**Biplot based on the original two-way table**

From *Models*, click *Centering, *then *No Centering*.

This biplot displays E+G+GE as well as the Grand mean. The advantage is that the real data is approximated and can be visualized if the biplot displays most of the variation in the data. For example, all the entry-tester combinations are positive as there are no negative values in the original data. The disadvantage is that the grand mean masks other variations so that the variations among testers (E), among entries (G), and particularly, the interactions between the entries and the testers (GE), all appear to be small (note that PC1 explained 99% of the total variation!). This problem becomes more severe as the absolute value of the grand mean becomes greater. This model is useful *only *when the grand mean is close to 0, such as a covariate-effect tableof correlation coefficients.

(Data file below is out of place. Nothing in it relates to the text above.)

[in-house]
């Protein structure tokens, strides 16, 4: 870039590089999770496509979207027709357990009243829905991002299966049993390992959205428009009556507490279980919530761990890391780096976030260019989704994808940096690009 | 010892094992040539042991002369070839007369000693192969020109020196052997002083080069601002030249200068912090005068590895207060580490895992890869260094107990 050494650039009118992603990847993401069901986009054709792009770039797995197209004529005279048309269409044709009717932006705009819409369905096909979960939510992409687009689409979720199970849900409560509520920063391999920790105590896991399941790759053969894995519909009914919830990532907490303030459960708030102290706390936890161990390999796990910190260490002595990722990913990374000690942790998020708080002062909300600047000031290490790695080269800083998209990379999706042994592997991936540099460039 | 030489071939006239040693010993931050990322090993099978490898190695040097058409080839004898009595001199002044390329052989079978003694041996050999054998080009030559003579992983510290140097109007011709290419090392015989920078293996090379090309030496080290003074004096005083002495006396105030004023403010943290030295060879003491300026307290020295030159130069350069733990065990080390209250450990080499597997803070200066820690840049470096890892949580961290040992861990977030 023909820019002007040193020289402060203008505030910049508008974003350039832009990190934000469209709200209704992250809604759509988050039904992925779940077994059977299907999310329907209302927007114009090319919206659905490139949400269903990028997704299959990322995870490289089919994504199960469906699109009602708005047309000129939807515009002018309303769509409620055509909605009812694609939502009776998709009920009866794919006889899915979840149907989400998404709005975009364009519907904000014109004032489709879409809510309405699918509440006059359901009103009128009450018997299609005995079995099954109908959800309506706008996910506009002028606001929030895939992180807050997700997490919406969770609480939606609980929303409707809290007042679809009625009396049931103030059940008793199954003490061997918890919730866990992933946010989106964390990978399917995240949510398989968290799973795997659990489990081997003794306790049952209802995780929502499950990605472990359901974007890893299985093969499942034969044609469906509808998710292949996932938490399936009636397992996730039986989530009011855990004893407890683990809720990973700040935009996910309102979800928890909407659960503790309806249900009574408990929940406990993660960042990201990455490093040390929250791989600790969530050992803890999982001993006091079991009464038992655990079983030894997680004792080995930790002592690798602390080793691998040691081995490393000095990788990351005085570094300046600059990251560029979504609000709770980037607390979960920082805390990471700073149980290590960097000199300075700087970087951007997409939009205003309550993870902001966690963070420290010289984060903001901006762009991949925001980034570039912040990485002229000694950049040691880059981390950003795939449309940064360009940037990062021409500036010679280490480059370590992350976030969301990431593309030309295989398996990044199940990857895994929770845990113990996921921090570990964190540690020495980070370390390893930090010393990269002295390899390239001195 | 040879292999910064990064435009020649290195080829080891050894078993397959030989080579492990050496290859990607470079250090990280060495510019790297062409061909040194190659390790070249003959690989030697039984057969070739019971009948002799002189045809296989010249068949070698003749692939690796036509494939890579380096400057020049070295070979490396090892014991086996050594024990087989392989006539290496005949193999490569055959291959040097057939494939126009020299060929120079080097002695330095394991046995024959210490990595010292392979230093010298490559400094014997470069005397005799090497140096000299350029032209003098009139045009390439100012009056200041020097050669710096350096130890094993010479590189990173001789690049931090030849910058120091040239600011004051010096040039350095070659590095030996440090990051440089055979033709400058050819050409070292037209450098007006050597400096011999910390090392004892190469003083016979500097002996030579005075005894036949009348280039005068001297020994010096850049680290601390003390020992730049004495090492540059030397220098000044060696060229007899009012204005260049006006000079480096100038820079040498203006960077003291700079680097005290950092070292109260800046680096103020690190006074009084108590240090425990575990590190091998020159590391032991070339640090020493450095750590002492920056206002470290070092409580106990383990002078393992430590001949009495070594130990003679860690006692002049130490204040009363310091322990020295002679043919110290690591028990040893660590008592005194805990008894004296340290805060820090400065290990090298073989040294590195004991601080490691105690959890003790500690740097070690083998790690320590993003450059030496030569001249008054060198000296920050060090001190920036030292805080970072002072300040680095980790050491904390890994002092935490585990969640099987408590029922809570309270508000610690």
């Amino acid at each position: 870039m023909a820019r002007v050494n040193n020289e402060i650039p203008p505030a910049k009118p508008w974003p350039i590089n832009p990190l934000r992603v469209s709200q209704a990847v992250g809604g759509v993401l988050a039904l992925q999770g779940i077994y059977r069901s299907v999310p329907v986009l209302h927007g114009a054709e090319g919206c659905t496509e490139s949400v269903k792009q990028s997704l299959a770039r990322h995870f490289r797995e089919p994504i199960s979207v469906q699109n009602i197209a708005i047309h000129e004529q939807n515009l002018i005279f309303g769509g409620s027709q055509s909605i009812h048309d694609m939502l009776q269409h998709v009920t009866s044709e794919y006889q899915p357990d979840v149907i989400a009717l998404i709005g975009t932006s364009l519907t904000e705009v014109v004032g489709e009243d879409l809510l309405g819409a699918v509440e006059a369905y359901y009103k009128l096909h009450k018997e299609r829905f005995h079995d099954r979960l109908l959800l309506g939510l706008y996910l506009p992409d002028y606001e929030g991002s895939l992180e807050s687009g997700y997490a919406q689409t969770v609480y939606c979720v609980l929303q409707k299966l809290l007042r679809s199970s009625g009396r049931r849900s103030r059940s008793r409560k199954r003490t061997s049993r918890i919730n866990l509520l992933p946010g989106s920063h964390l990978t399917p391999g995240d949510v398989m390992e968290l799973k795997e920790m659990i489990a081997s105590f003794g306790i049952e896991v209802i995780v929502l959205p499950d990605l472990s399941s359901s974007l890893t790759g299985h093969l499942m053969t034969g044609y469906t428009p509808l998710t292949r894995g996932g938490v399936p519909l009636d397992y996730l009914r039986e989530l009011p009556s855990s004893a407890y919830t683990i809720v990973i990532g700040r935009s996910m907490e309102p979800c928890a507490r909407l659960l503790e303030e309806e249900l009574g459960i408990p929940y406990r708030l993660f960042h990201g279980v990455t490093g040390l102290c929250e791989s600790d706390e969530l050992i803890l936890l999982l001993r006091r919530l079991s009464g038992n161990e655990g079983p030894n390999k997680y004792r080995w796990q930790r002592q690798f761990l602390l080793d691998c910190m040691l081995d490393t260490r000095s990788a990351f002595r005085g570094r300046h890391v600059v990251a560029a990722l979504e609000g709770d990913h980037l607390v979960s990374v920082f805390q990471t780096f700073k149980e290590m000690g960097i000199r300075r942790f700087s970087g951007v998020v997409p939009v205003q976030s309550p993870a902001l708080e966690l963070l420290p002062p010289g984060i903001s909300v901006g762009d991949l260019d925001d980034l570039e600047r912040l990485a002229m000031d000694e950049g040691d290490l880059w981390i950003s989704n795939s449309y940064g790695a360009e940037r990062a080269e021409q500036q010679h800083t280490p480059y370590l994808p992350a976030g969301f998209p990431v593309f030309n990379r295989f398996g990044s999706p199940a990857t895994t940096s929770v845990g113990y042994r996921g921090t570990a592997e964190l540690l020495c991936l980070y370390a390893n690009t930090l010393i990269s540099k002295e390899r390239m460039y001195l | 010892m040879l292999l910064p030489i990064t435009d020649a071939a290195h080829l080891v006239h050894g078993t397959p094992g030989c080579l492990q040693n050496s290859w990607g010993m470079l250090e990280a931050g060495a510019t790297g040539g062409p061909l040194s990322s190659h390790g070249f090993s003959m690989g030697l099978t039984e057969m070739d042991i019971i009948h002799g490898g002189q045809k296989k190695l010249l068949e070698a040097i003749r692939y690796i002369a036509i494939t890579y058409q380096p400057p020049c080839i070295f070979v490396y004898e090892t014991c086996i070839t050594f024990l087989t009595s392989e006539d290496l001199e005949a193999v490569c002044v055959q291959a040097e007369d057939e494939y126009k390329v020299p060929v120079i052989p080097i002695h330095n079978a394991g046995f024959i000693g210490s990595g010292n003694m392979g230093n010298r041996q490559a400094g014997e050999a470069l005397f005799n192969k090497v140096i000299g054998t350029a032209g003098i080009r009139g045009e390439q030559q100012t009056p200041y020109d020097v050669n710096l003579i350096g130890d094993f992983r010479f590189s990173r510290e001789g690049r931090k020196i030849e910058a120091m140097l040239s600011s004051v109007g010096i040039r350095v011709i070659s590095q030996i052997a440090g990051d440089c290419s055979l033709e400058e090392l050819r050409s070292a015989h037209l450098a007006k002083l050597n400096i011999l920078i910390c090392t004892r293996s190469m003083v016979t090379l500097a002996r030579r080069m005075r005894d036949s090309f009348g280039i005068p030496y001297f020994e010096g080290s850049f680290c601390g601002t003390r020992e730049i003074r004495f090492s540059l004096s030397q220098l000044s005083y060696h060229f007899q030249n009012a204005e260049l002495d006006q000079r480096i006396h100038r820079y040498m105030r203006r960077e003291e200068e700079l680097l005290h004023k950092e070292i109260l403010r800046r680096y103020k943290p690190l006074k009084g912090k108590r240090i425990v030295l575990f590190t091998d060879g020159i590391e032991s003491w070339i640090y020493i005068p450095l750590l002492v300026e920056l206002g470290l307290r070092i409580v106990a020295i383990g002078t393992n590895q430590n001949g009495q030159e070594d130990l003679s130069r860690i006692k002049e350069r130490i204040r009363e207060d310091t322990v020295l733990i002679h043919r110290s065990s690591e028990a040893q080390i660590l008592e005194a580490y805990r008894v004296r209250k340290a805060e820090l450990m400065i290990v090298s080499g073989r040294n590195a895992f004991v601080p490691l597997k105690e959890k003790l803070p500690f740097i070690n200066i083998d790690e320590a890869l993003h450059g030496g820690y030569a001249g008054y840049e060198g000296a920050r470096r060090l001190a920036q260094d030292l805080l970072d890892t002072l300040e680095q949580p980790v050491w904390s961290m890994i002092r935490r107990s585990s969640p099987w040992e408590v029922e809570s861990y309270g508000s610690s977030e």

From the biplot, we can see that testers 5 and 6 had higher mean values whereas testers 9, 3, and 4 had smaller mean values. Also, it is barely obvious that Entries 5 and 7 had higher mean values than other entries (e.g. Entry3). Some interactions can be seen too, although one cannot be sure if this is real, because PC2 explained only 1% of the total variation. For example, entries 1, 2, 5 and 6 seem to have interacted positively with testers 5 and 7.

It can be seen that the pattern in this biplot is very similar to that of model 0, except the "resolution" is not as good. Also, compare biplots based on other models based on the same data.